La Dolce Vita: When art meets food

IMG_0309We are all bestowed with different gifts. Some paint, some write, some decipher Excel spreadsheets with appalling efficiency. Then there are those who can fill a room with such élan and laughter that an atmospheric change takes place and the air becomes light as a soufflé. Such is the gift of Lucio Galletto OAM. Visiting Lucio is like diving into a splendid tiramisu, richly layered with his wit and vivacity.

It is fitting that such a talent belongs to one of Sydney’s most noted restaurateurs. Lucio’s Paddington restaurant is the embodiment of that term so often loosely flung about by pretenders – “an institution”. Lucio’s is the real deal – a well-known haunt of Sydney artists for over thirty years, famed not only for its delicious, classic Italian fare but also for the extraordinary quality of the art lining the Parma Yellow walls.


Michael Johnson painting, Lucio’s

The restaurant world has always been terra cognito for Lucio. Growing up in Liguria, in a little village near the Cinqueterre, it was expected that he would take over the family establishment Ciccio, the name of which means “chubby” in Italian and reflects a certain Galletto predisposition towards charming corpulence. At Ciccio, Lucio’s mother was the tempura queen who “fried like an angel”. And perhaps at Ciccio Lucio would still be, if it weren’t for an Australian angel by the name of Sally that walked into the restaurant and stole his heart. Lucio and Sally Galletto moved to Australia – the rest is gastronomic history. After a short stint in Balmain, Lucio’s restaurant opened in 1983 on the site of the old Hungry Horse art gallery.

There are several famous art restaurants dotted around the globe. One of the best known is La Colombe D’Or in Saint Paul de Vence on the Cote d’Azur. Tucked away in a medieval mountain top village with sweeping vistas over the South of France, this is where illustrious clientele such as Picasso and Cezanne exchanged meals for timeless paintings. The restaurant now boasts a uniquely sybaritic combination of world-class art and delicious food.

Like La Colombe D’Or, Lucio’s restaurant art collection is drawn from local artists. Not many nascent collectors can say that their first piece was a Sidney Nolan sketch, which the artist produced for Lucio after the spoils of a good lunch in 1984. Nolan had been working as a consultant on the film Burke & Wills and the wrap party took place at the restaurant, which had opened on Elizabeth Street in Paddington three years before. IMG_0290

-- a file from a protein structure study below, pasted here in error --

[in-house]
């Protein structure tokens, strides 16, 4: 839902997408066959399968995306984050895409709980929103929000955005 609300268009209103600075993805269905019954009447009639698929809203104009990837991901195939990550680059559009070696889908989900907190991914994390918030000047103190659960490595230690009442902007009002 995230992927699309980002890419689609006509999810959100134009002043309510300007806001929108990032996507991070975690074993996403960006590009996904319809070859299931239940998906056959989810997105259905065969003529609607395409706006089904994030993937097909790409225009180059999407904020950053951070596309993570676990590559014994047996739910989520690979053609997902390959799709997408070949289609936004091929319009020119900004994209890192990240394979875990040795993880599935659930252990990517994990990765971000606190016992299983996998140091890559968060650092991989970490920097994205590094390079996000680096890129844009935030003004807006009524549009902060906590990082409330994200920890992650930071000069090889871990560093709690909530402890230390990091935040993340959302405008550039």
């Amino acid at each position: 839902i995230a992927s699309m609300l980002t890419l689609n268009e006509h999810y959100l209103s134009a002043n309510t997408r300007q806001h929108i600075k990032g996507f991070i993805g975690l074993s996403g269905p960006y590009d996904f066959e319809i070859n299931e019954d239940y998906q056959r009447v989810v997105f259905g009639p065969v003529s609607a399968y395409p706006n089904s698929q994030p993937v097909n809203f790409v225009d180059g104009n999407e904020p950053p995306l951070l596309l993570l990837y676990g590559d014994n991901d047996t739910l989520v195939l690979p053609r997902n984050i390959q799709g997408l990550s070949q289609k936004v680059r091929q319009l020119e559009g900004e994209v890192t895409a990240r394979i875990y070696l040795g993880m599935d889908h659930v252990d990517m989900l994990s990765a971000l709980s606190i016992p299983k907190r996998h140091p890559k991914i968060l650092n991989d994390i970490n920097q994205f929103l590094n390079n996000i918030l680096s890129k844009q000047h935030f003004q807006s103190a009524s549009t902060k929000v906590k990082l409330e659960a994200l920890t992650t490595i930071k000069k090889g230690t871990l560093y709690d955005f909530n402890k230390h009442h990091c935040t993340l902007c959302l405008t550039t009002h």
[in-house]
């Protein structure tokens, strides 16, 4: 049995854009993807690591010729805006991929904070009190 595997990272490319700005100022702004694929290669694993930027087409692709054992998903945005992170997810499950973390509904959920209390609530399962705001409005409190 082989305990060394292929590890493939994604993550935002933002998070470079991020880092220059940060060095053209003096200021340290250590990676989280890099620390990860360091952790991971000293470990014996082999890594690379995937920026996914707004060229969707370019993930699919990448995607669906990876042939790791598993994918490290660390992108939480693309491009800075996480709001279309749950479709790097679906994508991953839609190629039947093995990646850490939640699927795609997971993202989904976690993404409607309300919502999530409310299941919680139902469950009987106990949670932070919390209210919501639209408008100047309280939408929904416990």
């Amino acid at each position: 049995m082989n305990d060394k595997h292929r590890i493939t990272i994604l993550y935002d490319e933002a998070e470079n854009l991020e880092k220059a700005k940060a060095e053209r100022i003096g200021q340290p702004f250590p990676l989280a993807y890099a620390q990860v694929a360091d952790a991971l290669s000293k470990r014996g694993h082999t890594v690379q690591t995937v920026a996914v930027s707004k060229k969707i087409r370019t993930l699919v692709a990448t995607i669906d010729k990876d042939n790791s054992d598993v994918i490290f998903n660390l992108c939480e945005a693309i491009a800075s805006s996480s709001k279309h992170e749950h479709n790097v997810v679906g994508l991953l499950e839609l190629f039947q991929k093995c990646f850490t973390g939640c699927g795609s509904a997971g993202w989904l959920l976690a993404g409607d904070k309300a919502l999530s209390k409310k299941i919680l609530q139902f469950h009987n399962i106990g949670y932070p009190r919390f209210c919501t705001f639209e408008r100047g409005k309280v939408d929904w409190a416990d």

Nolan’s simple Ned Kelly sketch was treasured by Lucio – he framed the piece and hung it on the ochre walls of the restaurant. When Nolan returned for dinner a few months later, he was so delighted with the gorgeous framing that he gifted Lucio a series of sketches. Thus a collection was cemented, and along with it Lucio’s reputation as a man who cherishes art. Other artists came in time and fell in love with the food, with the ambience, with Lucio (proving perhaps that food rather than flattery is the fastest way to an artist’s heart). John Olsen illustrates the seasonal menus, Luke Sciberras has collaborated on a string of luscious cookbooks and Lucio was the subject of Garry Shead and Adrienne Levenson’s Archibald entry, Soffrito di Lucio.


Soffrito de Lucio, Garry Shead and Adrienne Levenson

Soffrito de Lucio, Garry Shead and Adrienne Levenson

After thirty years, Lucio’s passion for his work is untempered. He has seen the Paddington demographic evolve from heavily Greek and Italian to young investment bankers and their budding families. Through all the changes, Lucio has dispensed largesse and charm. Whilst the establishment may have moved in, the artistic heart of Paddington is safe in Lucio’s hands.

2 thoughts on “La Dolce Vita: When art meets food

  1. The style and quality of writing in this article is a joy to digest. Not only dies it tantalize the taste buds but entices me to book a flight. Who is the author of this amazing piece of writing?

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